So let's just say we're looking for a variable called DEVELOPMENT, which we're not passing in. Normally, in node what you'd do is you'd look for process.env.DEVELOPMENT. It comes as an actual part of the object. In Deno it does not. You actually have to get it like it's a string.

So let's run this. Let me clear out the terminal. So let's do deno run app.ts and then we're not passing anything in. So a couple of different things have happened here. [LAUGH] So first of all we through an air and it tells us that the permission has been denied.

So this is we're going to talk more about permissions. But this is really your first introduction to secure by default, which is that deno's not gonna let you do much of anything without you giving it permission to do so. So let's try this again. So let's do deno run app.ts.

But before we specify, we have to say allow env, which allows it to read environment variables. And then we get undefined, if we were to pass in like this development equals true, then it should return true and it does. So that's just your replacement for the process.env in node and what that looks like when you do it in deno.

Another one that you may be familiar with a node that you might use a lot is the dirname constant. by In node, the dirname constant tells you the full path of the current directory. In deno this constant doesn't exist it's not there. And so if you're gonna have to use this current working directory method, which gives you the same value.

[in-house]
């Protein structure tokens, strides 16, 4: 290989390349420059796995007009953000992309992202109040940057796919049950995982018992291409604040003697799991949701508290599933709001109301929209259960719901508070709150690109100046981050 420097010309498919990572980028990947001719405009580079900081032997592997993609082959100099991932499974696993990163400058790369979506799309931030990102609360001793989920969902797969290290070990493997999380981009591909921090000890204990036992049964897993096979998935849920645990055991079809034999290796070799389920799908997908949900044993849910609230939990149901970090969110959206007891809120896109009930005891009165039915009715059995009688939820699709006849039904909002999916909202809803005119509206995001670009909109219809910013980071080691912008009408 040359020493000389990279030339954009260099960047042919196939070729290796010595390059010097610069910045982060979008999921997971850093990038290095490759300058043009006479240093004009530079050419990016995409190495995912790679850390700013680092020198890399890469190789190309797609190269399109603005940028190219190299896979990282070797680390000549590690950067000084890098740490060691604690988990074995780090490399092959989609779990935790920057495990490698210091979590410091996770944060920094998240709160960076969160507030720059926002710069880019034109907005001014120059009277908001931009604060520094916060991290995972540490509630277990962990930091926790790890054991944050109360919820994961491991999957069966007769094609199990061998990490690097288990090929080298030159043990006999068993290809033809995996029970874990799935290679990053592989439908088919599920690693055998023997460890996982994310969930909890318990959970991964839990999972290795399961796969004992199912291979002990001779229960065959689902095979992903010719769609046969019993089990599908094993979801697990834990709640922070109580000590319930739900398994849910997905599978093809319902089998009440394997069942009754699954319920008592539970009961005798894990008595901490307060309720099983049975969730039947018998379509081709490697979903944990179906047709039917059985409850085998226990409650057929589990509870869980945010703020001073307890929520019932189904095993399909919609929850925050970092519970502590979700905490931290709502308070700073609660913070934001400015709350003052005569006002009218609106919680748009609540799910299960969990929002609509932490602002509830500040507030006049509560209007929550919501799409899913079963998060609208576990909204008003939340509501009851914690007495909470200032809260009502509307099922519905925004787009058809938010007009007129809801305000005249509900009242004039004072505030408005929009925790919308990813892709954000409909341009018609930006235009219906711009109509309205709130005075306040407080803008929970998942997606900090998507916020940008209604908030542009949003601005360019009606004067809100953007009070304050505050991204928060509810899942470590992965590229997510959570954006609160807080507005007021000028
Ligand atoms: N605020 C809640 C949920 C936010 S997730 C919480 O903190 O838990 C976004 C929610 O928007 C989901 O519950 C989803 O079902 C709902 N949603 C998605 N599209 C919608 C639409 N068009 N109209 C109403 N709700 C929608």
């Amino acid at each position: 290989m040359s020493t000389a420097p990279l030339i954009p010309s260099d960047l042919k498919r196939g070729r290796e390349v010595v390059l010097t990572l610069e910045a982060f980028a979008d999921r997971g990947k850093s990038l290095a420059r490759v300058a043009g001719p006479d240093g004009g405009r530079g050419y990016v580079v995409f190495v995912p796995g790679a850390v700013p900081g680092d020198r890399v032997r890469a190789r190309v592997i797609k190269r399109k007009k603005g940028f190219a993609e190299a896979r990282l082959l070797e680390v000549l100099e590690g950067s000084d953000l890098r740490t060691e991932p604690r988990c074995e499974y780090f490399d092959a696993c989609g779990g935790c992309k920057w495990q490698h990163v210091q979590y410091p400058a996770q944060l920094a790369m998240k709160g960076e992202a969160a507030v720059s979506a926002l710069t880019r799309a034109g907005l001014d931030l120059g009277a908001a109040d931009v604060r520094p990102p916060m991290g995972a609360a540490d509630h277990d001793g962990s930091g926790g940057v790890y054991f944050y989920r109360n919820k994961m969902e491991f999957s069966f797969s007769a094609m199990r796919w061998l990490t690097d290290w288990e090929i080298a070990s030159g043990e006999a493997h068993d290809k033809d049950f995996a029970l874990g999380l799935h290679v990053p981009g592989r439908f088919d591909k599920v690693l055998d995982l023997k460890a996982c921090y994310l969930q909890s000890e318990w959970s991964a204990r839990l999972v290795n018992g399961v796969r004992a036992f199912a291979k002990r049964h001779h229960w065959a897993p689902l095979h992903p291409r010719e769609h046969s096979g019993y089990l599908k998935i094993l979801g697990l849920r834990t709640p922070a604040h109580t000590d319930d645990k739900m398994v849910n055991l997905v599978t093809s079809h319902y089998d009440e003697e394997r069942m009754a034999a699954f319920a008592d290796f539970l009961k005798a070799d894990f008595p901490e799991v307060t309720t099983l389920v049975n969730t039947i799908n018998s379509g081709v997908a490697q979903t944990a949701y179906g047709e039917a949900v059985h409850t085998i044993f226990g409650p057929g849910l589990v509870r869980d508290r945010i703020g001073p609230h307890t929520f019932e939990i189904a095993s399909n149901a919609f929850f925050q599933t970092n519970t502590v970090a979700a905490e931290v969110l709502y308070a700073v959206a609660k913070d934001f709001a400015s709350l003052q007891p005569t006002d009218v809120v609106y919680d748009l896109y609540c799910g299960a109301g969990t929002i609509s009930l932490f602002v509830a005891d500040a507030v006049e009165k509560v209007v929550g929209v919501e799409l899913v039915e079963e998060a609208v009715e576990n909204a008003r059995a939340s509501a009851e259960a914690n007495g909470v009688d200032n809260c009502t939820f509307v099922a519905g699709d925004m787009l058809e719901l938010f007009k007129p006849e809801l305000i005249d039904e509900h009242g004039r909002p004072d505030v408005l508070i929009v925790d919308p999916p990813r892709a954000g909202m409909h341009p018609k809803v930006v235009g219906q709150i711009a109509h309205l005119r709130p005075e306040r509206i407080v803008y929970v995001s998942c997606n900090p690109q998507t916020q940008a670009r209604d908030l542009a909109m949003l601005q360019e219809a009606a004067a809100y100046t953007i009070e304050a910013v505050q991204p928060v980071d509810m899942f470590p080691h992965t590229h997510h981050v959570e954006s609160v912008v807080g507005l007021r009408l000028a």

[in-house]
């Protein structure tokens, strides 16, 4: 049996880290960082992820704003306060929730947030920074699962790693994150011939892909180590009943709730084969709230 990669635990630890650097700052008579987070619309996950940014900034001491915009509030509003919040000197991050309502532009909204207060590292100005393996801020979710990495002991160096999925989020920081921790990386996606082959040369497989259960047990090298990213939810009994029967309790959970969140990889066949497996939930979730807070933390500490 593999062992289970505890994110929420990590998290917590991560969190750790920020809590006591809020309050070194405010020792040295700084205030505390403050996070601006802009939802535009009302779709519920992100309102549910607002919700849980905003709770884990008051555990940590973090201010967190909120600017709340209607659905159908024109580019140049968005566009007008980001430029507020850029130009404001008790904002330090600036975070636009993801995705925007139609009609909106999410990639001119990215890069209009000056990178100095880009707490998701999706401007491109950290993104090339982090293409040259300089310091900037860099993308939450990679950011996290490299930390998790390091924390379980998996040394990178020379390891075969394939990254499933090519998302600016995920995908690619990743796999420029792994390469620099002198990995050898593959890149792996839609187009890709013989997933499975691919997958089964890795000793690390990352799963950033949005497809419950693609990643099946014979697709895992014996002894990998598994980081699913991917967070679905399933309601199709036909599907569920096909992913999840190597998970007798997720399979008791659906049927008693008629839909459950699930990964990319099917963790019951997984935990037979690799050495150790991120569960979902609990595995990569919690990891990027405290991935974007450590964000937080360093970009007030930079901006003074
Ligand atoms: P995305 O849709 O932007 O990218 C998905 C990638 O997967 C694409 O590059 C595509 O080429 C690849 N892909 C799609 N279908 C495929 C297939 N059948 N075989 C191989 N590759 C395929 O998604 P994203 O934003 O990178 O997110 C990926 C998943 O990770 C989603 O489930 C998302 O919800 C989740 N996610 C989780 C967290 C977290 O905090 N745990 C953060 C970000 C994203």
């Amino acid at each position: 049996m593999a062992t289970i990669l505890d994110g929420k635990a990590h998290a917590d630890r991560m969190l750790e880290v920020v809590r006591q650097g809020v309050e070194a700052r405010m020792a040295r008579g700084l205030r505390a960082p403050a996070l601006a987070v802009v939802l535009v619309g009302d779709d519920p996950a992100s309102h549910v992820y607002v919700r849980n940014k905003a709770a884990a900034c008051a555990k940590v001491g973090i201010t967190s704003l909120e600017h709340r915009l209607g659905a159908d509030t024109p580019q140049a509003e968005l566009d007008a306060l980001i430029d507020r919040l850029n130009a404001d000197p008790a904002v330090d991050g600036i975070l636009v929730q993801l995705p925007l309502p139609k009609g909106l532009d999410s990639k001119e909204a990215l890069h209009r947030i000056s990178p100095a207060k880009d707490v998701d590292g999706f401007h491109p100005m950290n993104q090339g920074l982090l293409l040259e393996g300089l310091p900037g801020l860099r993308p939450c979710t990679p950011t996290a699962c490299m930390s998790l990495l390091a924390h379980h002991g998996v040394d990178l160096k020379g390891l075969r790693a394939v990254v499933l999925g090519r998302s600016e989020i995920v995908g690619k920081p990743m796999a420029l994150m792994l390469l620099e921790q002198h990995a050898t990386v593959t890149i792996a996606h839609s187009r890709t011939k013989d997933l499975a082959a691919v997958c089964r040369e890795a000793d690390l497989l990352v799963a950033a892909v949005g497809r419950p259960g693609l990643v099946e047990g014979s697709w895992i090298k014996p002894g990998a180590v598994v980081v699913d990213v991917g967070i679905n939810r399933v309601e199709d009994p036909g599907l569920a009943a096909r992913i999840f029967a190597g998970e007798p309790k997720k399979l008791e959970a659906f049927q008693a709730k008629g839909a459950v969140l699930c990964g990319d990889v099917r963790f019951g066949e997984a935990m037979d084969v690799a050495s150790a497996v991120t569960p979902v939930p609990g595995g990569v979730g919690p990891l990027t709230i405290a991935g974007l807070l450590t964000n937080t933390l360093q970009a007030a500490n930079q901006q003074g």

So let's take a look at that. Let's just come here and on the deno object, we'll do deno.currentworkingdirectory which is a function. And then let's try and run this again, deno run app.ts, and look at that, permission denied. Like I said, you're not allowed to do much of anything in deno, without giving it permission.

So lets try that again, and it tells you it says run again with allow-read flag, so we'll just say allow-read, deno run, we'll see, oops. Allow-read app.ts and then it gives us the full path, right? And if you remember when we were looking at my gen files from deno, it put it in this folder structure here.

Which is what we have on my machine. So that's your replacement for dirname in deno, which you'll probably use a lot is the current working directory. There's a lot more on the deno object than what we've just gone over there. But what I'm just trying to show you is that things that I think that you'll use the most often are the concepts in node that you already know that you might be looking to replace, like, how do I do this?

I knew how to do it before, how do I do it now?